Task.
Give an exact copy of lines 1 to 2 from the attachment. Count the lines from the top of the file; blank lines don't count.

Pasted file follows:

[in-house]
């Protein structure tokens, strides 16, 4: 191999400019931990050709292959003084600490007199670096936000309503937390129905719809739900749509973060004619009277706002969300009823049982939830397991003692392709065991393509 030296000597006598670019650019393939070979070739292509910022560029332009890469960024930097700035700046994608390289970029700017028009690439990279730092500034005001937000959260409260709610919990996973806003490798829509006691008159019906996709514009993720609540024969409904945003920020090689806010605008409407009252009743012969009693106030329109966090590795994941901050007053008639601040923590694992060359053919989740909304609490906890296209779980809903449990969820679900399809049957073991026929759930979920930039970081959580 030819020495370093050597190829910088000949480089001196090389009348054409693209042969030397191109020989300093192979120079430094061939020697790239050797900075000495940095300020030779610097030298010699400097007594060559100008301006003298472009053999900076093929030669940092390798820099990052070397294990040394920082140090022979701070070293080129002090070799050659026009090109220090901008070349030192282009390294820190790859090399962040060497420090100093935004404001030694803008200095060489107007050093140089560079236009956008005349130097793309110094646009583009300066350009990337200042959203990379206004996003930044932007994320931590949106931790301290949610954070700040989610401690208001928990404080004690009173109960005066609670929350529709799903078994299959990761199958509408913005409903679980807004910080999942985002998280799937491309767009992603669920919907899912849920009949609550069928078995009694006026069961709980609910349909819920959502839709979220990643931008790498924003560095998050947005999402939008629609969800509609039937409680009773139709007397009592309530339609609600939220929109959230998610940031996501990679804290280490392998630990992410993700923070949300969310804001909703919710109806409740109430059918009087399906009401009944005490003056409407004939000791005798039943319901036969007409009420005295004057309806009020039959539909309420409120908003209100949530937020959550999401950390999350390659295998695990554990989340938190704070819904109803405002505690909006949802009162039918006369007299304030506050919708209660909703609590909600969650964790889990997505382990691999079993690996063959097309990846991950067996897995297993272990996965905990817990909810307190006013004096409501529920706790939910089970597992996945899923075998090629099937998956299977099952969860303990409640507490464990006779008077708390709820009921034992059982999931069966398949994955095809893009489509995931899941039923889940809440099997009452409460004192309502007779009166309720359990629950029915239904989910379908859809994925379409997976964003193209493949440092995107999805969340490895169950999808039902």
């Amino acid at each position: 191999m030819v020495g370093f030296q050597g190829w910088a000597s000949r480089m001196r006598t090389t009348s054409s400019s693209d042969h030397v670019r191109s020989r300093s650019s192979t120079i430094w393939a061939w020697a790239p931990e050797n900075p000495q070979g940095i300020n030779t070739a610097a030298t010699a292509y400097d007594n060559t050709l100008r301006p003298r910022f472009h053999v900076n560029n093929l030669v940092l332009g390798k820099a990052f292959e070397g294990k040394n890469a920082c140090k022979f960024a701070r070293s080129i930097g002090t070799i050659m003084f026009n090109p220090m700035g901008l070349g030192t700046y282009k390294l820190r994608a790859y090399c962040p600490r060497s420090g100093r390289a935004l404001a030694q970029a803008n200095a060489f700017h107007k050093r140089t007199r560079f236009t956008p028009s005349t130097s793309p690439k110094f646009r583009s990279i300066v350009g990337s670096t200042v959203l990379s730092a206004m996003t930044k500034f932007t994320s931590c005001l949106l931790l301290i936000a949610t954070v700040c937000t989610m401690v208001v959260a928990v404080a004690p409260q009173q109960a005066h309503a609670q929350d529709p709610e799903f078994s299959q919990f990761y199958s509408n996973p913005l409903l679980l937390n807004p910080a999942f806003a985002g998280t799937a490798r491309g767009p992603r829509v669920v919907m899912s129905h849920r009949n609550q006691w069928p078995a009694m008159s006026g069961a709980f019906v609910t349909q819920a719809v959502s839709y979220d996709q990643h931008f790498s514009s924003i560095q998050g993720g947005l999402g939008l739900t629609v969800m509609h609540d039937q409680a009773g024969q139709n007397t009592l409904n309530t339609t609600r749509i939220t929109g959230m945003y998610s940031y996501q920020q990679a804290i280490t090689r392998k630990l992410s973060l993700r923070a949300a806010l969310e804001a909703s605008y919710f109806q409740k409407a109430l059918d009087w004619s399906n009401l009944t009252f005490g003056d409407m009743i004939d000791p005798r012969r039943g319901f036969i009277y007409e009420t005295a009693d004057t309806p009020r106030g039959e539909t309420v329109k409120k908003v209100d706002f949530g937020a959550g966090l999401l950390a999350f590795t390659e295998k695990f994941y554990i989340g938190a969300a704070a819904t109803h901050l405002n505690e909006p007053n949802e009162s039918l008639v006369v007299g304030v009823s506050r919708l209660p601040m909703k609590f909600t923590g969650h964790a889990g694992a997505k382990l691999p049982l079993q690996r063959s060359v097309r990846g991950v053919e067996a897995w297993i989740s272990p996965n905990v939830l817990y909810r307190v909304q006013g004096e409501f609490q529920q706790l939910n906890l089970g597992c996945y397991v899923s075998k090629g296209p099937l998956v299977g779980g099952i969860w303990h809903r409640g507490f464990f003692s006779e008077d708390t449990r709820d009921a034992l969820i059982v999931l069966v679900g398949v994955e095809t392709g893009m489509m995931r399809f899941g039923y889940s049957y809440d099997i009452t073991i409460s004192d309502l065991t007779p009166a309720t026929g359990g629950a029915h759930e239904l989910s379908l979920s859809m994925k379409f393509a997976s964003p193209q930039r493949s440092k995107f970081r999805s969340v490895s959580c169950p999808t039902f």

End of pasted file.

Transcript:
[in-house]
């Protein structure tokens, strides 16, 4: 191999400019931990050709292959003084600490007199670096936000309503937390129905719809739900749509973060004619009277706002969300009823049982939830397991003692392709065991393509 030296000597006598670019650019393939070979070739292509910022560029332009890469960024930097700035700046994608390289970029700017028009690439990279730092500034005001937000959260409260709610919990996973806003490798829509006691008159019906996709514009993720609540024969409904945003920020090689806010605008409407009252009743012969009693106030329109966090590795994941901050007053008639601040923590694992060359053919989740909304609490906890296209779980809903449990969820679900399809049957073991026929759930979920930039970081959580 030819020495370093050597190829910088000949480089001196090389009348054409693209042969030397191109020989300093192979120079430094061939020697790239050797900075000495940095300020030779610097030298010699400097007594060559100008301006003298472009053999900076093929030669940092390798820099990052070397294990040394920082140090022979701070070293080129002090070799050659026009090109220090901008070349030192282009390294820190790859090399962040060497420090100093935004404001030694803008200095060489107007050093140089560079236009956008005349130097793309110094646009583009300066350009990337200042959203990379206004996003930044932007994320931590949106931790301290949610954070700040989610401690208001928990404080004690009173109960005066609670929350529709799903078994299959990761199958509408913005409903679980807004910080999942985002998280799937491309767009992603669920919907899912849920009949609550069928078995009694006026069961709980609910349909819920959502839709979220990643931008790498924003560095998050947005999402939008629609969800509609039937409680009773139709007397009592309530339609609600939220929109959230998610940031996501990679804290280490392998630990992410993700923070949300969310804001909703919710109806409740109430059918009087399906009401009944005490003056409407004939000791005798039943319901036969007409009420005295004057309806009020039959539909309420409120908003209100949530937020959550999401950390999350390659295998695990554990989340938190704070819904109803405002505690909006949802009162039918006369007299304030506050919708209660909703609590909600969650964790889990997505382990691999079993690996063959097309990846991950067996897995297993272990996965905990817990909810307190006013004096409501529920706790939910089970597992996945899923075998090629099937998956299977099952969860303990409640507490464990006779008077708390709820009921034992059982999931069966398949994955095809893009489509995931899941039923889940809440099997009452409460004192309502007779009166309720359990629950029915239904989910379908859809994925379409997976964003193209493949440092995107999805969340490895169950999808039902």